I made my way upstream, though unable to find a trail I had to do some bushwhacking. The Hao bushes were grown in thick brambles on the banks of the river, so my pack and I were constantly struggling to get through the brush. This is a very fertile place and wild plants are opportunistic in this environment, taking over every bit of land they can cover. I struggled to get through the dense growth and when I came out on the other side there was only more rushing water. No rope. But, I saw a rope. Didn’t I?
I cried again. This time almost desperately. I felt so beaten, so broken, so lost, scared and exhausted (I still hadn’t eaten). I cried until I was empty. There was nothing left to feel after a cry like that, it was the first time in my life where my mortality came into question. I was in a situation that was truly life or death, and I had to face it. Alone.
So I did. I took my empty vessel of a self, compressed knees and all, and I stood up. I faced that river and realized that where I thought I’d seen the rope was actually shallow enough to walk across. So I took off my shoes and walked right through the water.
When I finally made it to Kalalau beach, I sat down under a lemon tree and stared at the ocean. The blue waves were crashing onto the rocks on the shore, the clouds from the storm were lifting and the sun was shining a tropical glow over everything. The mountains soared above the beach, tall monoliths overlooking everything, shielding us from the rest of the island.
Mountains so fiercely steep and unstable that no one has navigated over them; the only way to get here is to walk the cliffs and valleys along the coast (or take a boat). To sit there after a challenging walk like that, to look at the raw and primitive beauty that is Kauai’i – untouched by hotels, restaurants and shops; it is a feeling of pure freedom. It is a feeling of having found one of the planet’s hidden secrets, to know you’ve come somewhere that few ever venture and even fewer get to stay.
I stayed on that beach for 28 days having made friends with some of the folks living out there (some had lived there for over a decade). Together, we had many potlucks in a communal area of the forest, made wine from wild fruit, had amazing moonlit group meditations, sang songs around fires, learned how to weave baskets from the supple woods that grew by the river, had yoga sessions in sea caves; I did my first cartwheel in years on the beach, falling into the ocean in a fit of laughter. A couple of guys would occasionally catch wild goat and we ate them in stew; some of the guys used the skin to make heads for their drums.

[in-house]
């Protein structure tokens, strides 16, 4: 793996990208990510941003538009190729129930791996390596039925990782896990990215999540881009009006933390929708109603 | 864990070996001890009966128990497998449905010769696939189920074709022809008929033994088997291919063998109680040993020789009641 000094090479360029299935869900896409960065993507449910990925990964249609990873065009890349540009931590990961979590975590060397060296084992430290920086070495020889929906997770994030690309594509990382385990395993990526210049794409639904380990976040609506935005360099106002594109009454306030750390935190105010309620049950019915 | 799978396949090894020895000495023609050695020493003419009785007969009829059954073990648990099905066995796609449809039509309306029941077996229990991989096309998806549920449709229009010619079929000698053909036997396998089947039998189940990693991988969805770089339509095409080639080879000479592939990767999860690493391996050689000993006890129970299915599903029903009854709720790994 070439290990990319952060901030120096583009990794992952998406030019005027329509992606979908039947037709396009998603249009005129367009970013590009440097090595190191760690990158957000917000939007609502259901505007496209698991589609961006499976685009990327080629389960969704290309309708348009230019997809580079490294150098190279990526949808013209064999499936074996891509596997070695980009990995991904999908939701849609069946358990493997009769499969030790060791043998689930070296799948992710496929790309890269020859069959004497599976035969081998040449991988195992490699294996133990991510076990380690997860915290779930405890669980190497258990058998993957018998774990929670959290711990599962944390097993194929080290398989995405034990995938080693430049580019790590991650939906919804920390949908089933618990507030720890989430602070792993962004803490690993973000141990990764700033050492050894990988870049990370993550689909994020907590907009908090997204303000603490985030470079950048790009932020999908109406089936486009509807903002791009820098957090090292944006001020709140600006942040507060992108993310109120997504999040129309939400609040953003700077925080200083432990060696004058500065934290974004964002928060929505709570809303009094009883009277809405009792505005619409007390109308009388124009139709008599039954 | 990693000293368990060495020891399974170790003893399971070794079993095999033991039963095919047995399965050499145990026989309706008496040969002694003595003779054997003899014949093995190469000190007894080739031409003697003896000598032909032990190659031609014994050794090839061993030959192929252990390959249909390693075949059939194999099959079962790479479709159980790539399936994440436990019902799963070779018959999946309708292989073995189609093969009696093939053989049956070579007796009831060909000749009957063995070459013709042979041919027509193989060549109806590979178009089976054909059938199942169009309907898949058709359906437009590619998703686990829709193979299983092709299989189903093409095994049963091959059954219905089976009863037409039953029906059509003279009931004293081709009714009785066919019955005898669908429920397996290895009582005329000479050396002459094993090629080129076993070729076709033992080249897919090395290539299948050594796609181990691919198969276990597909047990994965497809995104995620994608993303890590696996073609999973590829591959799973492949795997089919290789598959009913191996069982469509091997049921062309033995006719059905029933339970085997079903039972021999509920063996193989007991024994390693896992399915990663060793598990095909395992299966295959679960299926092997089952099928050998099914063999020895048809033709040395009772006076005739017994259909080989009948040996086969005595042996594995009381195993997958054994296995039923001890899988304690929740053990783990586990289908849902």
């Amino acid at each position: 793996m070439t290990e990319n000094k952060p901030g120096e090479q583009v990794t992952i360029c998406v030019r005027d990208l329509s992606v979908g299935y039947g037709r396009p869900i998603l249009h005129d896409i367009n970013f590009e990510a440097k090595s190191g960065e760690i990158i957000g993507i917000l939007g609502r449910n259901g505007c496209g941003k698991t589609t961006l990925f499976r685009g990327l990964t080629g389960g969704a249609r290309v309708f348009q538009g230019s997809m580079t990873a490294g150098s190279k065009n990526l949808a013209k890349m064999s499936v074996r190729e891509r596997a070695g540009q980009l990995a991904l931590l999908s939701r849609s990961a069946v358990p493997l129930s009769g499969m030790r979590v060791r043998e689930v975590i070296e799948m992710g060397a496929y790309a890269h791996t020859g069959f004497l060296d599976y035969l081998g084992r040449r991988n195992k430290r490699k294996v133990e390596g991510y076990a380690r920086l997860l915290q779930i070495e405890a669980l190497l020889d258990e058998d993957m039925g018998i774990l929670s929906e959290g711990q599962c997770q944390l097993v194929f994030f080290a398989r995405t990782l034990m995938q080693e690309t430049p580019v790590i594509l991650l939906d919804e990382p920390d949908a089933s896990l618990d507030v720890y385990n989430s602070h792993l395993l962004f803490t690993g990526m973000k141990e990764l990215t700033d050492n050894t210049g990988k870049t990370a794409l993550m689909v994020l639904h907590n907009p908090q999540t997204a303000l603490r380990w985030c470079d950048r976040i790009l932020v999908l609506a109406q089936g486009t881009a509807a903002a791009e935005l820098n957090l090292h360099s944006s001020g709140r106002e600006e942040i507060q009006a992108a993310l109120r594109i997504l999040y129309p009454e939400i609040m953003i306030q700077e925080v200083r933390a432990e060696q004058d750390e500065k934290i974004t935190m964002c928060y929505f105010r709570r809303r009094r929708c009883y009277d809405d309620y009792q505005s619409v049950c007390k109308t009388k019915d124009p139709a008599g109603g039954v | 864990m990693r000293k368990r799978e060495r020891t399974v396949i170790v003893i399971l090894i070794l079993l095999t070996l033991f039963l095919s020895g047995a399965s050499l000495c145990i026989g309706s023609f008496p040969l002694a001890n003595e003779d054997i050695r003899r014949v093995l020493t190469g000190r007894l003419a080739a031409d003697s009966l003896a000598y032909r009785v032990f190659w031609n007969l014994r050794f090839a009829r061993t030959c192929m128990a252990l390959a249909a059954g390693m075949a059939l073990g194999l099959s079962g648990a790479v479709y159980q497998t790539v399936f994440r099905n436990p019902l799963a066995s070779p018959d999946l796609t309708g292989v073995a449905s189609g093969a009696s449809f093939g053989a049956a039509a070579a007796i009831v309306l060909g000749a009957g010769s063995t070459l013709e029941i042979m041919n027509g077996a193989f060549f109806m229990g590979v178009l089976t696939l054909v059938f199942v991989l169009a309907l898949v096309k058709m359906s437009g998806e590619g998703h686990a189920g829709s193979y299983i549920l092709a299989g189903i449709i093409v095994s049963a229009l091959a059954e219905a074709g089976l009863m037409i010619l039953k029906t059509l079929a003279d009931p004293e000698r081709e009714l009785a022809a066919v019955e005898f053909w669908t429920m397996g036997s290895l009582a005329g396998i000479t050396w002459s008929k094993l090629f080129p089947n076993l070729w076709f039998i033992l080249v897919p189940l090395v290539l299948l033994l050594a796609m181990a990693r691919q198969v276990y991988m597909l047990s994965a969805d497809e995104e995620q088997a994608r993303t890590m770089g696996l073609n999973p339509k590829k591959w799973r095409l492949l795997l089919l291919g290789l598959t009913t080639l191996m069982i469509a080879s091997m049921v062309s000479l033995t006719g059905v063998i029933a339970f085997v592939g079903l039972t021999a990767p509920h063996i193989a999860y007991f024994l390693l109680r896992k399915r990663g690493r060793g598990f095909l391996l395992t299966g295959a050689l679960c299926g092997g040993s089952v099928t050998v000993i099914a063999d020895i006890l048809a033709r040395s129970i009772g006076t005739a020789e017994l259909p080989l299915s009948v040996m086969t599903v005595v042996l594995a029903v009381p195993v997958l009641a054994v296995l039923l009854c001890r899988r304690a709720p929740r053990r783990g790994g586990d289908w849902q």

We made pizza over campfires and shared it with everyone; we accepted everyone, we were a family. I developed a close friendship with a man named Biff: an ex rodeo cowboy who grew a secret seaside garden and baked cakes over the campfire.
Biff showed me the ropes of survival: how to collect dead wood from trees for fires, how different types of wood burned differently, which plants we could eat, the flowers we could add to the salads we made from foraging through his secret garden and the wild garden that was Hawaii; he taught me how to walk through the woods with bare feet, how to make wine from lilikoi, to hang a tarp, climb an orange tree, catch prawns in the river at night and how to cook them over the fire (they were delicious):
I learned a lot on this trip, including how little I really need to survive. I probably only used 20 lbs of the 60-70 I carried in there (most of it was food), and ended up shedding some weight in the process. At one point I traded my tent for 2 weeks worth of food to a guy named “Nasty Nate” because I didn’t need the tent in the end; I didn’t need any of it. All I ever needed were the skills I had learned, the skills that continue to show me how much potential I have, even 5 years later. That heavy tent was a great place to live when I needed the shelter but by the end, I was sleeping in a hammock on the beach and eating pancakes for breakfast with real maple syrup, a cup of steaming coffee always near; goat stew and red wine on the beach for dinner. None of those things are things I carried in there with me. I learned that ultralight isn’t just about the gear, it’s about accepting that you can do so much more with less, and things have a funny way of working themselves out if you let them. I never went without anything, and always ended up with more than I needed. In the end, everything I ever really needed was in me the whole time, and seeing that made everything possible. I suddenly felt ultralight.
There is a saying in Kalalau for when you are parting company with a friend or stranger: “I’ll see you in the flow,” they say. It’s meant to show surrender to the natural order of things, to not be chained to a schedule of events, to not know when you’ll see someone again but that you will when the time is right.
No one says goodbye.